The Things We Tell Our Children

Apart from the obvious (Santa and the Tooth Fairy) I recently realised that there are quite a few things we tell our children which might not be strictly true - okay yes we basically lie to our children then tell them they shouldn't lie, a bit hypocritical really isn't it! Personally though I don't believe that these are harmful lies, I haven't yet heard of anyone being damaged by believing in Santa.
Image courtesy of Clare Bloomfield at
So here are a few of our little non-truths:
  • When the music on the ice-cream van plays it means that he's run out of ice-cream - this is particularly handy when you're sat in your pyjamas and would prefer not to venture outside in them, if you're short of cash or if it happens to kindly arrive smack bang in the middle of your Sunday roast dinner (ours seems to enjoy doing this). To be honest I don't think our children really believe this one but they play along anyway, bless their hearts!
  • The 5 second rule (if you pick something up within 5 seconds of dropping it you can still eat it) - this one comes in handy when your little one has dropped something that they really want to eat and you're afraid there will be a major meltdown if they don't get to put it in their mouth. Personally I'd prefer they didn't eat anything from the floor but it's always worth it if it avoids a meltdown. N still believes that it's an actual rule, she came crying to me the other day because she had dropped something and she couldn't pick it up within 5 seconds so she wasn't allowed to eat it!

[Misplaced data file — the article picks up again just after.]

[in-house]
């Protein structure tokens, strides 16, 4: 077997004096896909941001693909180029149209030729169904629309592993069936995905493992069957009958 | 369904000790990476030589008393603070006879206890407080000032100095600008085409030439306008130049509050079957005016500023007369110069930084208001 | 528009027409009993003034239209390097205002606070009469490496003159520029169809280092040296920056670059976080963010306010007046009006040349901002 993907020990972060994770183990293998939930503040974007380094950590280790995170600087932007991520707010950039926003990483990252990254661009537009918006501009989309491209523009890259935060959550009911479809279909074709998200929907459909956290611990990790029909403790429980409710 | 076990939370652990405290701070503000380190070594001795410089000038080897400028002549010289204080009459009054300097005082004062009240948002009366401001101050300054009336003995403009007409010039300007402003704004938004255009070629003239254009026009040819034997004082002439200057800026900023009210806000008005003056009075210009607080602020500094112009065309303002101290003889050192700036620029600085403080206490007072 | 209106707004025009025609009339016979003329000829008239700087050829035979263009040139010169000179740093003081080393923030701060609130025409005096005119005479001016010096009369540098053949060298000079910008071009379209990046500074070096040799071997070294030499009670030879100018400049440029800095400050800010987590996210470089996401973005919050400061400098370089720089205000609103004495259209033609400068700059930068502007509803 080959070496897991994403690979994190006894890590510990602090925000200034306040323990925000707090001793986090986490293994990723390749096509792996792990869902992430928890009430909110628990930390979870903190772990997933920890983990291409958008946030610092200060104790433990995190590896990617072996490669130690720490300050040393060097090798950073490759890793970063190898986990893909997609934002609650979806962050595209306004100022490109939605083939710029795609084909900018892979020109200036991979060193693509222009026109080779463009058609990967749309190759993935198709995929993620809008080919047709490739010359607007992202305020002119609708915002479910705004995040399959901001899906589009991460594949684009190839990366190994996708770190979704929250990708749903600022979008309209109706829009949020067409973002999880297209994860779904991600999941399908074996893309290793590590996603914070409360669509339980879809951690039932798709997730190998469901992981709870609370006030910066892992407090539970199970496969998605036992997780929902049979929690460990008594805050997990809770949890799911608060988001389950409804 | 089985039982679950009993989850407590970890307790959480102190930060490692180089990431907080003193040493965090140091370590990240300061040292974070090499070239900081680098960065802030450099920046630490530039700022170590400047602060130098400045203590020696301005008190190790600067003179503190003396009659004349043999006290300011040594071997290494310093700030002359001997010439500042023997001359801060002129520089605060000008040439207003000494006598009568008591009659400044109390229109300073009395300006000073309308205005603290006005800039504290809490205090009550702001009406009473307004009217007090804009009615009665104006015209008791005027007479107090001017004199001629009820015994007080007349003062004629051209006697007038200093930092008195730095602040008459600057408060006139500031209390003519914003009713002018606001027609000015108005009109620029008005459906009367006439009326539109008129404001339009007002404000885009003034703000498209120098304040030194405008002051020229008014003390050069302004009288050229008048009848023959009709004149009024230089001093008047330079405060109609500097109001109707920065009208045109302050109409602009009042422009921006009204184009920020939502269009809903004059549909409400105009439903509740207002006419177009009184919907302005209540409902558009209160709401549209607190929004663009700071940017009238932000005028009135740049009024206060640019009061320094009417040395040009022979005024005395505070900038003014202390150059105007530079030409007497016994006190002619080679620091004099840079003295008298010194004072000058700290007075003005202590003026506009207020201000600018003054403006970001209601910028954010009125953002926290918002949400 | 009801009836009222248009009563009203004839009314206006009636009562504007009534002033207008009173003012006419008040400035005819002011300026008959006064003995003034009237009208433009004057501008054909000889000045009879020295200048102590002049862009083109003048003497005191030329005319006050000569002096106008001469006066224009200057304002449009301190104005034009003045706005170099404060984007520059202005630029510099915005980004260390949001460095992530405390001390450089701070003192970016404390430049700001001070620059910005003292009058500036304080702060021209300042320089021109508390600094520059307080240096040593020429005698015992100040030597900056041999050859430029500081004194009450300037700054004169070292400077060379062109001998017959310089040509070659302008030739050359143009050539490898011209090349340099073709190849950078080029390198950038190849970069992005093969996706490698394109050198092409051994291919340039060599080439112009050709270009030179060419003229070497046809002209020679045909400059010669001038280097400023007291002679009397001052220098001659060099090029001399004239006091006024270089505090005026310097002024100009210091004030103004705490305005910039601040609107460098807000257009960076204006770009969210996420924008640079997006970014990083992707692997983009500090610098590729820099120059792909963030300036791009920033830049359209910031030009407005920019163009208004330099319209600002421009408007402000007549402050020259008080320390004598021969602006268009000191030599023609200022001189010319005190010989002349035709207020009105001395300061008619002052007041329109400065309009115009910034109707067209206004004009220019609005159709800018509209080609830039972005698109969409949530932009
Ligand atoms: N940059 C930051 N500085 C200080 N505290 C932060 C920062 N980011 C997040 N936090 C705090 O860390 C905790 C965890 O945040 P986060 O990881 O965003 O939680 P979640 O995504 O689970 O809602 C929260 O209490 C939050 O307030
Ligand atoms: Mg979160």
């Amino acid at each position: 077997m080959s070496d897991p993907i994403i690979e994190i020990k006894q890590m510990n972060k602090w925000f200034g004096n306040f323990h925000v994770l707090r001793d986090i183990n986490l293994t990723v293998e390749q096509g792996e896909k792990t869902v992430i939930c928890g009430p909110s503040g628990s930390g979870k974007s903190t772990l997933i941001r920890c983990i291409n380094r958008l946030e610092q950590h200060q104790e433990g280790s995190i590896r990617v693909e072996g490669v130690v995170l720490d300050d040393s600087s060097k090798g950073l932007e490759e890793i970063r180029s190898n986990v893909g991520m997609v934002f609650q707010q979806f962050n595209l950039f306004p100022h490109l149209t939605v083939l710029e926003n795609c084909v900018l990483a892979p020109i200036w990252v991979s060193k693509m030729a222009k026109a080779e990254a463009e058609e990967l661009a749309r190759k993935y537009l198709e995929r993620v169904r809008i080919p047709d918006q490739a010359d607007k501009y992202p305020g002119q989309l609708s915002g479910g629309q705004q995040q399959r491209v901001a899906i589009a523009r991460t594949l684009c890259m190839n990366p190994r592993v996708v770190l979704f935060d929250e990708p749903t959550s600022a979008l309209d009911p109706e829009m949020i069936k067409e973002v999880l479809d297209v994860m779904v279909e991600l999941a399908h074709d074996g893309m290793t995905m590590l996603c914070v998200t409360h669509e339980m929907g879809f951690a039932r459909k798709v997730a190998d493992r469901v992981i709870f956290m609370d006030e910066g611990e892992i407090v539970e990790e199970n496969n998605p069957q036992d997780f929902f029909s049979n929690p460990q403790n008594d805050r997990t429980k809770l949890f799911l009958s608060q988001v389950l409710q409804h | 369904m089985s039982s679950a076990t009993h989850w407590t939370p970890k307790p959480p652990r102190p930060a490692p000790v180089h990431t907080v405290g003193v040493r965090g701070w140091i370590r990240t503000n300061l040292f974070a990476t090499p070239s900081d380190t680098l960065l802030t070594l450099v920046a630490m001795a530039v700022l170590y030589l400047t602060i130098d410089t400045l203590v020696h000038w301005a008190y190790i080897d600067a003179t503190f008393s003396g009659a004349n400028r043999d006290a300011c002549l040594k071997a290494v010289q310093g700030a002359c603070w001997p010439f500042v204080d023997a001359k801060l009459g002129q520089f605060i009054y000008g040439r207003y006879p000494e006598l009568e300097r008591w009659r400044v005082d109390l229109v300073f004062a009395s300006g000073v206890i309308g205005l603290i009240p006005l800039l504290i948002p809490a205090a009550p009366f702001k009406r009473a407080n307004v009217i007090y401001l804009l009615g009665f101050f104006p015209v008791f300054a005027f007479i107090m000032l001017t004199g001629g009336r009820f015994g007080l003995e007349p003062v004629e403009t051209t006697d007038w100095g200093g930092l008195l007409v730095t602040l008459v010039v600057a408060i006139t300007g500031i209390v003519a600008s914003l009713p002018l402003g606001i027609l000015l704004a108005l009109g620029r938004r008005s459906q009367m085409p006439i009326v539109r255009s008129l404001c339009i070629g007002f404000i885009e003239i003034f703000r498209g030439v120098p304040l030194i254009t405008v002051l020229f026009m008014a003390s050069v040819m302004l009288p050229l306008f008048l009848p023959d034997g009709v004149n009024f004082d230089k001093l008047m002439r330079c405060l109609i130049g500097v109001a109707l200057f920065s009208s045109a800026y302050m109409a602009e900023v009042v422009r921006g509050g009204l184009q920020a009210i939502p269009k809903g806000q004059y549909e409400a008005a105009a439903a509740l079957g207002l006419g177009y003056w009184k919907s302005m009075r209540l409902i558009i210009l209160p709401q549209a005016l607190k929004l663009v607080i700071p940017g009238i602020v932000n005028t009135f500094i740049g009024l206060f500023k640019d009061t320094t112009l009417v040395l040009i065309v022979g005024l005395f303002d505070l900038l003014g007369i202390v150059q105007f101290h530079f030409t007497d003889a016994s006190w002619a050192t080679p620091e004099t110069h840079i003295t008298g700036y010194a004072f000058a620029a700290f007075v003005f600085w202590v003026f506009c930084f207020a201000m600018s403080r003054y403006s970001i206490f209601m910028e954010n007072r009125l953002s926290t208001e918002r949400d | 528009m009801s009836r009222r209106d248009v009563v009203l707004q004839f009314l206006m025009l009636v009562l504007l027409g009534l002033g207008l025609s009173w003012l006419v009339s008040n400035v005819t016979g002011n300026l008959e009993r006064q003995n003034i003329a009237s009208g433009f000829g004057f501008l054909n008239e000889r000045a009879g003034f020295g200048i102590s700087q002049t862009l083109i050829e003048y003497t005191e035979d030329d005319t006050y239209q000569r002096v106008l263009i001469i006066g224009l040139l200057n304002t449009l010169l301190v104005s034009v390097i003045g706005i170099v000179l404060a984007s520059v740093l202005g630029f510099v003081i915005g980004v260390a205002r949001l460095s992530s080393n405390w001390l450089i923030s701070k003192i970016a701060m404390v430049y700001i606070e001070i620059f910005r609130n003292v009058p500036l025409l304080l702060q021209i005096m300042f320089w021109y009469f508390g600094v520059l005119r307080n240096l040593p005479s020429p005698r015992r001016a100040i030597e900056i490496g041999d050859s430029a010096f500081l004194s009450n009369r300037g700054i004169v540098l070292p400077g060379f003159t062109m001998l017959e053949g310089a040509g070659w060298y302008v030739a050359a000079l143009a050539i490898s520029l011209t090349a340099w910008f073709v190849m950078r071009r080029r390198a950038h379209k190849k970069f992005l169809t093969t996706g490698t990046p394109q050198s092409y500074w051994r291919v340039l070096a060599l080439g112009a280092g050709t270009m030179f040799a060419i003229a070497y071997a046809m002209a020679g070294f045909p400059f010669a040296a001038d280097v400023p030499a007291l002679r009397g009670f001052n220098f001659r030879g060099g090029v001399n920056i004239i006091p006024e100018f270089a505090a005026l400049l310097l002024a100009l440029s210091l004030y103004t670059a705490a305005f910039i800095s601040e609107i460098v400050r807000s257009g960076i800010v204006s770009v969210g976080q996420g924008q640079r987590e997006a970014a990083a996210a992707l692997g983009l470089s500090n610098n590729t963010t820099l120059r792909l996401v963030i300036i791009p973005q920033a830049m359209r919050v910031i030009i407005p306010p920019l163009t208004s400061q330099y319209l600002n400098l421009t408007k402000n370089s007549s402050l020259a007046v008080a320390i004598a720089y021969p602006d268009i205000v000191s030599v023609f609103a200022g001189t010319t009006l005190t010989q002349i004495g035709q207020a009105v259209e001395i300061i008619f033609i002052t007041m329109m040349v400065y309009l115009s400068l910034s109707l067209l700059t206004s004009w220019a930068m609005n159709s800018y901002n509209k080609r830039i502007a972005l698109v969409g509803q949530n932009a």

• If you don't clean your ears properly, potatoes will grow in them - again this is one which our children only half believed, they looked very sceptical when I told them but have been rather thorough with their ear cleaning ever since so maybe it did work!
  • Calling foods and drinks by different names - this is by far our most successful non-truth, our eldest children are very fussy eaters so when they were younger we used to rename certain foods and drinks. T liked calling noodles 'wormies' although N wasn't so keen on that one! Broccoli were 'trees', orange juice was 'sunshine juice' and so on. The one thing I will stress with this is that our children were well aware that you couldn't go round eating worms and trees etc, they just enjoyed changing the names. When T wouldn't eat a piece of cod we told him it was a giant fish finger and he gobbled it up, and when N wouldn't try a burger we told her it was a round sausage (she loves sausages) and she couldn't get enough of it!
Sometimes little white lies can make life so much easier, but does that make it the right thing to do? What non-truths do you tell your children?
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  1. We still fool our 22yo about food when he's home from Uni by telling him it's a certain meat and then afterwards (when he said he's enjoyed it) telling him the truth.

    Those little white lies haven't damaged either of my boys Kate and yes, they know that some of them aren't true but played along at the time. I would have to say that in context, it's not wrong!

    1. Haha I love that you still manage to fool your 22yo!

      I think if it's the only way to get them to eat certain things then the benefit outweighs the lie.

      Thank you for commenting x

  2. Laughed at these and yes, I'm guilty - with sons and now grandkids! We also have our own made-up words and I think it's the small things like that which make the bond so strong. Kids love to have fun and even though they often 'know' something is a ruse (especially with food), they join in. Lx

    1. I agree, things like this are what makes family bonds so strong. They create the memories that we can pass on to our children and so on!

      Thank you for stopping by and leaving a comment Linn, it's great to hear from you x


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